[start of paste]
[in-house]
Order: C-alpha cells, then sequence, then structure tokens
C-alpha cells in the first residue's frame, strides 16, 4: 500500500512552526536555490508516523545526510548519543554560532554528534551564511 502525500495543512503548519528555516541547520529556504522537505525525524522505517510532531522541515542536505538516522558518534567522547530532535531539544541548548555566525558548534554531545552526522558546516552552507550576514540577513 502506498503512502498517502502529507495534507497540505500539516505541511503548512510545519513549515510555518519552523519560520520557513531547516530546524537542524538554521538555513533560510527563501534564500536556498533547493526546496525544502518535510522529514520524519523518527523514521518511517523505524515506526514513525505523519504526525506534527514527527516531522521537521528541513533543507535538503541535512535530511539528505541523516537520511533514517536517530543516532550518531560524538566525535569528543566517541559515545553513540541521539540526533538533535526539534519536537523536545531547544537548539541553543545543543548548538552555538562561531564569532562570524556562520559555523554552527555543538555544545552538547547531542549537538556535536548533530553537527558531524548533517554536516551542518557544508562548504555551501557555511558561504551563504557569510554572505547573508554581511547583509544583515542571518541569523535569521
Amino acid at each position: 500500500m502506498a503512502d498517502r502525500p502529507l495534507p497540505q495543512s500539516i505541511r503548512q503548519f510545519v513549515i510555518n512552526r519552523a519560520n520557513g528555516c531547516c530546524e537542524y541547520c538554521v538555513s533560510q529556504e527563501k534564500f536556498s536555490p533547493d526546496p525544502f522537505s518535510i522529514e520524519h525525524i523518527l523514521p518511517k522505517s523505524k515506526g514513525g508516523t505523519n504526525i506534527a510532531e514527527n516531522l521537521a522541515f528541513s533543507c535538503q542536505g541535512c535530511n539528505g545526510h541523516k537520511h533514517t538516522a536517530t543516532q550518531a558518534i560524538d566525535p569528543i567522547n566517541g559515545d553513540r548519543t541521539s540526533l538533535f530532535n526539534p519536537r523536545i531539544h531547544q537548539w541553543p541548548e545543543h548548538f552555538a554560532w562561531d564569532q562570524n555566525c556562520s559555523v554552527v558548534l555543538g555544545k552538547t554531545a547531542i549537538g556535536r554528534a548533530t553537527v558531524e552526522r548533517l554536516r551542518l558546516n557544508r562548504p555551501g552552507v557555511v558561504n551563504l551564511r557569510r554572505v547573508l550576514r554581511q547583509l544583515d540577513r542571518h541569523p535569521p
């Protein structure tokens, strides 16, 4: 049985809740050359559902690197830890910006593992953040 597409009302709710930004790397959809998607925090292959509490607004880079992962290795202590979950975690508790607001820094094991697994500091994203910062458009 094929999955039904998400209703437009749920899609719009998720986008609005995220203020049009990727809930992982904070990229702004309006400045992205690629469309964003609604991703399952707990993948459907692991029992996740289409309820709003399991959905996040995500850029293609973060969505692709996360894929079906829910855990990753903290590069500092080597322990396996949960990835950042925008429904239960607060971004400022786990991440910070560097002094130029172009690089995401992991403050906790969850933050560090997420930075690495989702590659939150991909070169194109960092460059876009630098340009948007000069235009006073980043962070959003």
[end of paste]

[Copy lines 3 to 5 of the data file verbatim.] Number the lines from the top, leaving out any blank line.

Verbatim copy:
C-alpha cells in the first residue's frame, strides 16, 4: 500500500512552526536555490508516523545526510548519543554560532554528534551564511 502525500495543512503548519528555516541547520529556504522537505525525524522505517510532531522541515542536505538516522558518534567522547530532535531539544541548548555566525558548534554531545552526522558546516552552507550576514540577513 502506498503512502498517502502529507495534507497540505500539516505541511503548512510545519513549515510555518519552523519560520520557513531547516530546524537542524538554521538555513533560510527563501534564500536556498533547493526546496525544502518535510522529514520524519523518527523514521518511517523505524515506526514513525505523519504526525506534527514527527516531522521537521528541513533543507535538503541535512535530511539528505541523516537520511533514517536517530543516532550518531560524538566525535569528543566517541559515545553513540541521539540526533538533535526539534519536537523536545531547544537548539541553543545543543548548538552555538562561531564569532562570524556562520559555523554552527555543538555544545552538547547531542549537538556535536548533530553537527558531524548533517554536516551542518557544508562548504555551501557555511558561504551563504557569510554572505547573508554581511547583509544583515542571518541569523535569521
Amino acid at each position: 500500500m502506498a503512502d498517502r502525500p502529507l495534507p497540505q495543512s500539516i505541511r503548512q503548519f510545519v513549515i510555518n512552526r519552523a519560520n520557513g528555516c531547516c530546524e537542524y541547520c538554521v538555513s533560510q529556504e527563501k534564500f536556498s536555490p533547493d526546496p525544502f522537505s518535510i522529514e520524519h525525524i523518527l523514521p518511517k522505517s523505524k515506526g514513525g508516523t505523519n504526525i506534527a510532531e514527527n516531522l521537521a522541515f528541513s533543507c535538503q542536505g541535512c535530511n539528505g545526510h541523516k537520511h533514517t538516522a536517530t543516532q550518531a558518534i560524538d566525535p569528543i567522547n566517541g559515545d553513540r548519543t541521539s540526533l538533535f530532535n526539534p519536537r523536545i531539544h531547544q537548539w541553543p541548548e545543543h548548538f552555538a554560532w562561531d564569532q562570524n555566525c556562520s559555523v554552527v558548534l555543538g555544545k552538547t554531545a547531542i549537538g556535536r554528534a548533530t553537527v558531524e552526522r548533517l554536516r551542518l558546516n557544508r562548504p555551501g552552507v557555511v558561504n551563504l551564511r557569510r554572505v547573508l550576514r554581511q547583509l544583515d540577513r542571518h541569523p535569521p
């Protein structure tokens, strides 16, 4: 049985809740050359559902690197830890910006593992953040 597409009302709710930004790397959809998607925090292959509490607004880079992962290795202590979950975690508790607001820094094991697994500091994203910062458009 094929999955039904998400209703437009749920899609719009998720986008609005995220203020049009990727809930992982904070990229702004309006400045992205690629469309964003609604991703399952707990993948459907692991029992996740289409309820709003399991959905996040995500850029293609973060969505692709996360894929079906829910855990990753903290590069500092080597322990396996949960990835950042925008429904239960607060971004400022786990991440910070560097002094130029172009690089995401992991403050906790969850933050560090997420930075690495989702590659939150991909070169194109960092460059876009630098340009948007000069235009006073980043962070959003």